Nurse Labor Unions: Do They Have a Place in Healthcare?

Posted on July 30, 2013 by in Nurse Stories

money-bagIn April of 2013, the nurses at Quincy Medical Center in south Boston held a strike over their current union contract with the facility.

The nurses held out for higher wages, prompting the facility to employ replacement nurses for the one day strike.

The nurses picketed outside the hospital, attempted to block the arrivals of replacement workers, and were supported by several unions in the area.

Without a contract for an increase salary, the nurses went back to work the next day and negotiations continued.

Of course, all professions have the right to form unions and take actions to force management to act, but should nurses take part in these squabbles?

Patients depend on us to be there for them, and some may see striking as a dereliction of duty.

Some facilities may take advantage of this, though, and this could lead to poorer working conditions for nurses.

Already, conditions in some areas are deplorable.  As with most things in nursing, you can find strong positives and negatives for the inclusion of unions.

Pros of Nurse Unions

Let’s face it: you can’t trust management.  Even in not for profit facilities, you can be sure that the higher ups are looking for ways to cut costs.

Unfortunately, most of those cuts involve the salaries of hard working nurses as management generally does not understand how difficult nursing can be.

One of the insulting issues from the Boston strike was this quote about nurse salaries: “In today’s economy, nurses sitting by empty beds making $52 an hour is not feasible,” said Quincy Medical Center president Daniel Knell.

Honestly, how many nurses are sitting by empty beds?  Is this quote saying that the nurses are paid too much for the number of patients they have?  How many patients would justify $52 an hour?  Seven?  Eight?  Twelve?

With unions, nurses can come together and use the leverage of their numbers to combat ignorant management ideas of how much a nurse is worth.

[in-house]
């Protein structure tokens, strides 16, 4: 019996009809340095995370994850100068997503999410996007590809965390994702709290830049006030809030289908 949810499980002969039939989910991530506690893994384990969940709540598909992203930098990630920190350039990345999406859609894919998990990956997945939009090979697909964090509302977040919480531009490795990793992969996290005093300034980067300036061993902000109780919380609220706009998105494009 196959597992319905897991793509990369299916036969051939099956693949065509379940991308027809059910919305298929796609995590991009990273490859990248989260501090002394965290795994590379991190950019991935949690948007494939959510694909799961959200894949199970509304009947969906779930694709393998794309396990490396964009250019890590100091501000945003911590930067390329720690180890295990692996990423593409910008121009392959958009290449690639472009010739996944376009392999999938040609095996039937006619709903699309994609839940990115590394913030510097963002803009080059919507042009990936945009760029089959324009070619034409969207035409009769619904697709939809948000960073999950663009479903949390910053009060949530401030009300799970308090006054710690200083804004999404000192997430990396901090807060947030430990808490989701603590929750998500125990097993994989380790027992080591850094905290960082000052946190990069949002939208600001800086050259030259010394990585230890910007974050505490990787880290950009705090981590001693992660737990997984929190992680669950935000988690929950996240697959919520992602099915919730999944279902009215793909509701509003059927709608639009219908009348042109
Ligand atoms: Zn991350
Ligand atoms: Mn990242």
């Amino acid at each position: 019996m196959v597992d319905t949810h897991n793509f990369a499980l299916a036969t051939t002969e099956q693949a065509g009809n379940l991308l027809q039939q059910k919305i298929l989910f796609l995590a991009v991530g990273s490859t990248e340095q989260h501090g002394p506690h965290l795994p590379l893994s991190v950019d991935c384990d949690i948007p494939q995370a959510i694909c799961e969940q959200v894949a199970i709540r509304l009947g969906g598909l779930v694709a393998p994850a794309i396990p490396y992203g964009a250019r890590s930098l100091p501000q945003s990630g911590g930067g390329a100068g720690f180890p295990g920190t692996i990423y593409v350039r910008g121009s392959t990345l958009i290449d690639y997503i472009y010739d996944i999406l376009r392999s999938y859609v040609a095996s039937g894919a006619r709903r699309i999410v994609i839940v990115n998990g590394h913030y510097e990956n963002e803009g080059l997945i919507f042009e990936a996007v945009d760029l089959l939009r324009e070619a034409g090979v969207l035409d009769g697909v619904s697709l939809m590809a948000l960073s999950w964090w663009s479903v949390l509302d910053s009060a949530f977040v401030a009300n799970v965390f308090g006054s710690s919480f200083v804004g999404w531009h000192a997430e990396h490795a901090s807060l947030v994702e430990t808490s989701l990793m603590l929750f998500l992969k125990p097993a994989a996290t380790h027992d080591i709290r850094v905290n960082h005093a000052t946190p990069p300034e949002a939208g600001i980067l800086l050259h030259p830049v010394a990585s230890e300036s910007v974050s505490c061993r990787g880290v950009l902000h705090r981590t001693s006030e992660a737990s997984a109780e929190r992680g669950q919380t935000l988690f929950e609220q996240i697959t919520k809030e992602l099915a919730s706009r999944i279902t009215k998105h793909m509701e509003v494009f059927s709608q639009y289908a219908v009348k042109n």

Nurses can use the threat of strike, bargain for better conditions, and sometimes leverage for more money.

Money is almost a taboo topic in nursing.  We work because we are called, because we care, because we are givers.

Does that mean we shouldn’t get paid more?

Management that is focused on profit will take advantage of this weakness in the profession and use it to keep costs low at the expense of hard working nurses.

Cons of Nurse Unions

Several negatives also surround nursing unions.

Aside from the professional taboo against trying to improve monetary reward for our work, many nurses object to paying regular dues.

Unfortunately, the majority of unions are ineffective, and paying dues seems like putting out dwindling resources for no benefit.

Even the striking nurses in Boston didn’t get their contract after such an extreme action, and they had to go back to work the next day.

Some nurses would wonder what the point of it was and why they have to pay dues for a system that is at best flawed and at worst completely useless.

In addition, the idea of a strike isn’t well accepted by nurses.  This means that patients are left uncared for, and the idea that less skilled nurses as replacements can tug at a nurse’s sense of guilt.

“Management will be management, no matter what we do.”

Walking out on the facility means walking out on patients, and this is at odds with the nursing code of conduct.

Many facilities actively work to squash any talk of unionizing, and it is possible that such nurses could be targeted for termination if the campaign picks up any speed.

The most damning evidence against unions, though, is that they don’t tend to work very well in healthcare, and nurses often feel it is better to “vote with your feet.”  Essentially, this means leaving facilities that don’t care for their nurses.